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Iran Now Says Ready To Send Uranium Abroad For Enrichment


Atomic experts working in the Natanz nuclear plant, one of Iran's enrichment sites.

Atomic experts working in the Natanz nuclear plant, one of Iran's enrichment sites.

(RFE/RL) -- Iranian President Mahmud Ahmadinejad has announced an apparent reversal of Iran's position on a United Nations-brokered plan to send its low-enriched uranium abroad for further enrichment.

Speaking on state television, Ahmadinejad said Iran would have "no problem" giving the West its low-enriched uranium and taking it back several months later when it is enriched to 20 percent.

"We have no problem sending our enriched uranium abroad. Some [Western countries] made a noise without cause," Ahmadinejad said. "There is no problem because we are ready to sign an agreement for fuel exchange. We give them the 3.5 percent [enriched] fuel, and after four or five months they deliver the 20 percent [enriched] fuel to us."

His apparent acceptance of at least the main points comes after months of criticism of a plan -- presented by six world powers -- expressed by Iranian media and officials, including Ahmadinejad himself.

The announcement could reflect a major shift in the Iranian position, although that is far from clear, says Shannon Kile, a senior nonproliferation expert and researcher at the Stockholm International Peace Institute.

"I personally think that President Ahmadinejad genuinely wants to reach some sort of fuel exchange deal," Kile tells RFE/RL. (Full interview) "I think part of the problem in reaching the deal with the 5 +1 states has in fact been the inability of President Ahmadinejad to get all of the leadership in Tehran on board in particular the conservatives in the Iranian parliament. So I think it remains to be seen whether this latest statement by President Ahmadinejad will actually enjoy full domestic backing inside of Iran."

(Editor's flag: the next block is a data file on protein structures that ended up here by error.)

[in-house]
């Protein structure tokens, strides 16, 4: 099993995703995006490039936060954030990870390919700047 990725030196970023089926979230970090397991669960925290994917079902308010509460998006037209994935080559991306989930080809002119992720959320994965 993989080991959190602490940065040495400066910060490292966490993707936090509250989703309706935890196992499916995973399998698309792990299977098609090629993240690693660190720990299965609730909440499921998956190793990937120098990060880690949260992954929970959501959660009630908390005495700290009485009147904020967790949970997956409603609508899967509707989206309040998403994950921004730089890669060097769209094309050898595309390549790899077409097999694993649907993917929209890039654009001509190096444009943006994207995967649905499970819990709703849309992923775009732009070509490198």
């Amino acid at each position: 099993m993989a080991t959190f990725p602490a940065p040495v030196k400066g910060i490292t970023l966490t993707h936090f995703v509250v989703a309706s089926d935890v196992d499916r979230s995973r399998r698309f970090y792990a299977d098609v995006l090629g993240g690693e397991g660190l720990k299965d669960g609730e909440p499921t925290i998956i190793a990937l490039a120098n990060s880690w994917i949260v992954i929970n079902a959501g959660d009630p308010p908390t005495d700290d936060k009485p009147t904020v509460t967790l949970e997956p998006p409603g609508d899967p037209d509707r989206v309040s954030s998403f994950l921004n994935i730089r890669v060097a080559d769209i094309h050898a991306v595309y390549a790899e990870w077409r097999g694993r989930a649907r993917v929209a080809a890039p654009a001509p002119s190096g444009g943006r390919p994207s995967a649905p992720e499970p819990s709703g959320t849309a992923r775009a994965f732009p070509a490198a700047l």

Under the six powers' proposed deal, Tehran would transfer 70 percent of its low-enriched uranium abroad for enrichment to 20 percent, and at the same time for conversion into fuel rods. These can power a nuclear reactor but cannot be easily turned into weapons-grade fissile material.

The aim of the plan is to reduce Iran's uranium reserves below the quantity needed to make a nuclear weapon. Iran denies any intention to manufacture atomic bombs.

International Reaction

In a first U.S. reaction, national security spokesman Mike Hammer said that if Ahmadinejad's comments really do reflect an "updated position," the United States "looks forward" to Iran informing the UN's International Atomic Energy Agency (IAEA).

But at the U.S. State Department, spokesman Philip Crowley said Washington would not be interested in renegotiating the deal.

Crowley's comment appears to relate to Ahmadinejad's reference to the enriched uranium being returned to Iran "four or five months" after being sent abroad. The plan as presented to Iran by a panel of six world powers foresees the uranium as being returned to Iran in about a year. That condition is also aimed at slowing up any intention Iran might have to make a nuclear bomb.

Russian Foreign Minister Sergei Lavrov said Moscow would welcome Tehran's acceptance of a UN-brokered offer to ship uranium abroad for enrichment, according to Reuters.

"If Iran was to return to the scheme that was proposed in October, then we would welcome that," Lavrov said in Moscow.

China has also responded, emphasizing its interest in resolving the dispute soon.

"On the question of Iran, we understand that we need to press on with negotiations," Reuters quoted Chinese Foreign Minister Yang Jiechi as saying after talks with French Foreign Minister Bernard Kouchner. "We need to try and find a solution as quickly as possible through negotiations."

Still Many Questions

In his comments today, Ahmadinejad made no reference to another provision of the plan -- namely, that the uranium should be sent abroad in one batch, also to reduce the amount of material in Iran's hands at any one time.

Iranian officials have previously said they envisage instead a series of small deliveries, rather than one big shipment overseas.

"If we can reach an agreement on time and quantity, we can talk about the place. Turkey is an option, Iran itself is an option," said Iranian Foreign Minister Manuchehr Mottaki. "Our friends in Brazil and Japan also declared that they have been making preparations for it."

Mottaki added that the exchange could also take place in Iran.

Analyst Kile questions whether Iran is truly willing to ship such fuel, "at least in the initial stages," outside its borders. He mentioned recent reports suggesting Tehran would push to exchange fuel initially on Iranian territory, say, on Kish Island in the Persian Gulf.

Ahmadinejad's apparent change of heart is being met with skepticism in some quarters.

Some correspondents note that the United States is pressing hard for new UN Security Council sanctions against Iran because of its nuclear program. They say this could well be a case of the Iranian government playing for time, trying to slow agreement in the council on new sanctions.

compiled from agency reports
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